Selection Bias in Extreme Event Attribution Studies
22 Pages Posted: 12 Mar 2023 Last revised: 29 Aug 2023
Date Written: February 1, 2023
Selection bias may arise when data have been chosen in a way that is not accounted for in subsequent analysis. Such bias can arise in climate event attribution studies, which are often performed rapidly after a devastating "trigger event", whose occurrence can be regarded as a form of stopping rule. Intuition suggests that including the trigger event in a fit in which it is the final observation will bias its importance downwards, and that excluding it will have the opposite effect, but in either case the effect of the stopping rule should be taken into account. The resulting timing bias has recently been discussed in the statistical literature (Barlow et al., 2020), and here we investigate the implications for climate event attribution. Simulations in the univariate setting show substantially lower relative bias and root mean squared error for estimation of the 200-year return level when the timing bias is accounted for. In the bivariate setting, simulations show that not accounting for the stopping rule can lead to both over- and under-estimation of return levels, but bias can be reduced by more appropriate analysis. We also discuss biases arising when an extreme event occurs in one of several related time series but this is not accounted for in data analysis, and show that the estimated return period for the "trigger event" based on a dataset that contains this event can be biased and very uncertain and thus should be avoided. The ideas are illustrated by analysis of rainfall data from Venezuela and temperature data from India.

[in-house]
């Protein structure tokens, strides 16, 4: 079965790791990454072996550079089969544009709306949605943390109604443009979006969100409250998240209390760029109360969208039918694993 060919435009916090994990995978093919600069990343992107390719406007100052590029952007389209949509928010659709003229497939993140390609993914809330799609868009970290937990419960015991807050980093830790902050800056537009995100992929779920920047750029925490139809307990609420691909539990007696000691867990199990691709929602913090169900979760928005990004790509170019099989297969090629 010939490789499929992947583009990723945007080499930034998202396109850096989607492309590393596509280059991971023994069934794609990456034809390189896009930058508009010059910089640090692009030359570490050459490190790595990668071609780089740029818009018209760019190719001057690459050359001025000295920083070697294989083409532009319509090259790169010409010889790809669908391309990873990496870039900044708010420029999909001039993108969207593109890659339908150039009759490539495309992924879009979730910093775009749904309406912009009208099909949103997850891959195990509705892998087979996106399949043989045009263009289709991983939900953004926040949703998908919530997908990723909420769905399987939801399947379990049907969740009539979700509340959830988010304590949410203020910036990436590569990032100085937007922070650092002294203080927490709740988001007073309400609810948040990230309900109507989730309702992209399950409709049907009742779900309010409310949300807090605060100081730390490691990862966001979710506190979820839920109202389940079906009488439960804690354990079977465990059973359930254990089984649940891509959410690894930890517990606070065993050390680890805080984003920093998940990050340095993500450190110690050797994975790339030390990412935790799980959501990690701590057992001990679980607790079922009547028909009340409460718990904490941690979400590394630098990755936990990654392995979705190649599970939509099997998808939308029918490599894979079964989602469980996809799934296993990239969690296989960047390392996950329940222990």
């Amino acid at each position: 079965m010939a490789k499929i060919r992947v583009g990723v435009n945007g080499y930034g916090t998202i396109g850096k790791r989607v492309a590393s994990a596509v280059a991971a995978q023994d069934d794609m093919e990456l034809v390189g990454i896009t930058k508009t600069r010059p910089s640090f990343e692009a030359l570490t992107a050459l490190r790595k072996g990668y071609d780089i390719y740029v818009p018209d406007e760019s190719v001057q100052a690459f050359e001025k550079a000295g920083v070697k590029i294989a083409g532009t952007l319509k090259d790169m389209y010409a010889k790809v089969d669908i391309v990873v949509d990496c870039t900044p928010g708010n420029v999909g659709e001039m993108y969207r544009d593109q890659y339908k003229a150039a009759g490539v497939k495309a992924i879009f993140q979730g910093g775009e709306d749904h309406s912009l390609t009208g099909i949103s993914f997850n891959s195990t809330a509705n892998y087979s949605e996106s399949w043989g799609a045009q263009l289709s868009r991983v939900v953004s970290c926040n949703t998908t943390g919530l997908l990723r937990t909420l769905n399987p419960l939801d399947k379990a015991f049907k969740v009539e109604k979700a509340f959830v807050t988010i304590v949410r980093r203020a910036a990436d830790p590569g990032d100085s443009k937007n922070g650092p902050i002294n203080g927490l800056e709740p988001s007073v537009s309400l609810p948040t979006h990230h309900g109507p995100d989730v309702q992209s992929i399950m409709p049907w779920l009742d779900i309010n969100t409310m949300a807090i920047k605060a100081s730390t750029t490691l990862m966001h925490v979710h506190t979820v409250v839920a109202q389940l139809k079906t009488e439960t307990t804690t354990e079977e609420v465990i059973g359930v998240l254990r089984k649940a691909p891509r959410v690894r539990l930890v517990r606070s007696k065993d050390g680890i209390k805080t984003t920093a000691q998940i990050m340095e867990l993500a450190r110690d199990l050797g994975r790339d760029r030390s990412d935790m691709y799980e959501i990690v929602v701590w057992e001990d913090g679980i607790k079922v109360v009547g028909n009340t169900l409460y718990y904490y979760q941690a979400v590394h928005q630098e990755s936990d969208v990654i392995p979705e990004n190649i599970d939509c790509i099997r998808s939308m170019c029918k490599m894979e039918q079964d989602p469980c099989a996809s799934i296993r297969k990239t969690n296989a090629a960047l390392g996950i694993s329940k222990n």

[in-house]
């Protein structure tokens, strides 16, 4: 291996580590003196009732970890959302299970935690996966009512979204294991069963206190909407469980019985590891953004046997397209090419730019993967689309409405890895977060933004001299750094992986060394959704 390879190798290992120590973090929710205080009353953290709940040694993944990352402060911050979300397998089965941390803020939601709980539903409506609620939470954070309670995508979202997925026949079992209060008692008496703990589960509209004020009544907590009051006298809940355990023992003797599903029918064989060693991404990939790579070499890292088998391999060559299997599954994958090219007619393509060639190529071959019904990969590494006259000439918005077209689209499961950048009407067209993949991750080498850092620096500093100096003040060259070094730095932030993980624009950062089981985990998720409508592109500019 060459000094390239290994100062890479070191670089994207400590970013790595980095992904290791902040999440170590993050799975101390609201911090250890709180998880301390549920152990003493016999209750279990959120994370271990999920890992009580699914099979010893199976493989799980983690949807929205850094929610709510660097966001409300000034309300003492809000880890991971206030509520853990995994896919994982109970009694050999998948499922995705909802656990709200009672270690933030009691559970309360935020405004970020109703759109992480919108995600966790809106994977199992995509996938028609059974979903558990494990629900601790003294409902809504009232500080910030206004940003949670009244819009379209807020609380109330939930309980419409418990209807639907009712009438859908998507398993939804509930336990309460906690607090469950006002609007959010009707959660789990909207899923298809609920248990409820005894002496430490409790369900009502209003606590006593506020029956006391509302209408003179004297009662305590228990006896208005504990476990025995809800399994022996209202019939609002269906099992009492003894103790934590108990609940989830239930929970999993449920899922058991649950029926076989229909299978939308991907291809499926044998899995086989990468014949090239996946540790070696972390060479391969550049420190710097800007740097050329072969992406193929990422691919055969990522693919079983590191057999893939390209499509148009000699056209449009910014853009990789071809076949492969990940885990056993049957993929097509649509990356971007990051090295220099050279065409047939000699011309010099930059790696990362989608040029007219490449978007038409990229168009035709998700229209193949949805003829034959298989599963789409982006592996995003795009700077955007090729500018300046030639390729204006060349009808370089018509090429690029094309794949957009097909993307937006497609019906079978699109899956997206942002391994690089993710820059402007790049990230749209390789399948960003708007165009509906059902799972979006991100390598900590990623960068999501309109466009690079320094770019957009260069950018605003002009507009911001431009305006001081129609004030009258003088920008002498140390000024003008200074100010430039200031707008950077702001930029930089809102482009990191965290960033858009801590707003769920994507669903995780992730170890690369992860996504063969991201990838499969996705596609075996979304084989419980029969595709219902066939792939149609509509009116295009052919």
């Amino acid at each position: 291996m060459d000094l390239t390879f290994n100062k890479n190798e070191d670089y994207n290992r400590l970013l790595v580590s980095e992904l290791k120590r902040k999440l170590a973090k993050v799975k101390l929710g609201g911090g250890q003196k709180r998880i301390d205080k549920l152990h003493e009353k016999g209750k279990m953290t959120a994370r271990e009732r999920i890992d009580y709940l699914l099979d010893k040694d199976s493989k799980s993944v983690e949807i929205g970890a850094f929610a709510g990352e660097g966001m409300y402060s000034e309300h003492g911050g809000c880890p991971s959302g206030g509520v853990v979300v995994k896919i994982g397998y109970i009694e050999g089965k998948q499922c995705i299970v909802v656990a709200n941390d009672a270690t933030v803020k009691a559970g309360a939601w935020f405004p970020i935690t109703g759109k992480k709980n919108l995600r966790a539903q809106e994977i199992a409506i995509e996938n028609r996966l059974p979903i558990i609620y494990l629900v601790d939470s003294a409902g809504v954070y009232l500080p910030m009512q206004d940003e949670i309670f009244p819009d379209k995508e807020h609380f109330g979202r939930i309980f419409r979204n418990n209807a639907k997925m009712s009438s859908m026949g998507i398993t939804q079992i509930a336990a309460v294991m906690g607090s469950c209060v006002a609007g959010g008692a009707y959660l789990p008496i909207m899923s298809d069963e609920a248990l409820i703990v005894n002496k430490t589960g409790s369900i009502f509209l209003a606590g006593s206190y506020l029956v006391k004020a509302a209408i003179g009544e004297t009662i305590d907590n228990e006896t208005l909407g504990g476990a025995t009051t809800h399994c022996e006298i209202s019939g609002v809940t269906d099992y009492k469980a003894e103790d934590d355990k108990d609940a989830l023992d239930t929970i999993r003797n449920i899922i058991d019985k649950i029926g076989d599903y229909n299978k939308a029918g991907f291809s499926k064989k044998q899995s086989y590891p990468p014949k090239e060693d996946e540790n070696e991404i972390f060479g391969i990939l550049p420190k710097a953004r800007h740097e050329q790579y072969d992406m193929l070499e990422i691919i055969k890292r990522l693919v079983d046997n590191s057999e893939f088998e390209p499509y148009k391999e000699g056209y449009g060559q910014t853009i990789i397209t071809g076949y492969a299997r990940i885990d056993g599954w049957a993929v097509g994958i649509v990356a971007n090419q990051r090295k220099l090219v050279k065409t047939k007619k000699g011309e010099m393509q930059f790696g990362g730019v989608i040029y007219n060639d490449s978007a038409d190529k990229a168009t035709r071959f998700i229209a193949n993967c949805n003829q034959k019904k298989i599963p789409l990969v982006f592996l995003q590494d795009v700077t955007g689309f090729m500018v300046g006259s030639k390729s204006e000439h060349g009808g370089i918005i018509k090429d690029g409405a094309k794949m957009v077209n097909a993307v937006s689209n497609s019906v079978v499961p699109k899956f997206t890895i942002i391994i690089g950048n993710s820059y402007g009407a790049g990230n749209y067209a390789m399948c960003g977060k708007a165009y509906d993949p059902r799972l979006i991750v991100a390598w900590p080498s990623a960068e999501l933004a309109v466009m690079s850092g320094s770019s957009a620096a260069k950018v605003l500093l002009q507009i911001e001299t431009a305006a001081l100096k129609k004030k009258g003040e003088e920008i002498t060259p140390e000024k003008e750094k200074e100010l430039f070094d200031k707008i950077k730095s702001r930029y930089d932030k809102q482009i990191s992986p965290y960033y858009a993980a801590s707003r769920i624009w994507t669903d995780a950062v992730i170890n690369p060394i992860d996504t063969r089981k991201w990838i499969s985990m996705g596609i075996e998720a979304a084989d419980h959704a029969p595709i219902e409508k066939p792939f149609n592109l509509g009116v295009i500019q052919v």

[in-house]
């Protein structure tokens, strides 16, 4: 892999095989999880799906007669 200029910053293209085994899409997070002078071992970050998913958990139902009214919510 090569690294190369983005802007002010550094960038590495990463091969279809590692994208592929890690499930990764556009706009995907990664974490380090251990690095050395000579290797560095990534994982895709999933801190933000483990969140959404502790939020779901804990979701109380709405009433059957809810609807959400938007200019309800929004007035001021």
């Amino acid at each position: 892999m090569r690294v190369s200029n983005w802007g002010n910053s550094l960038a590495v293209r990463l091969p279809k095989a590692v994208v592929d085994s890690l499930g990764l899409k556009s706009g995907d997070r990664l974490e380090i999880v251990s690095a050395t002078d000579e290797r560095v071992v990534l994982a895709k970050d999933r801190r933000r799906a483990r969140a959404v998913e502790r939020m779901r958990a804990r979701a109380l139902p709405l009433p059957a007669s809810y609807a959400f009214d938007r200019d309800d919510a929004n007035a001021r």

Keywords: Climate event attribution, Climate extreme event, Likelihood-based inference, Spatial selection, Timing bias
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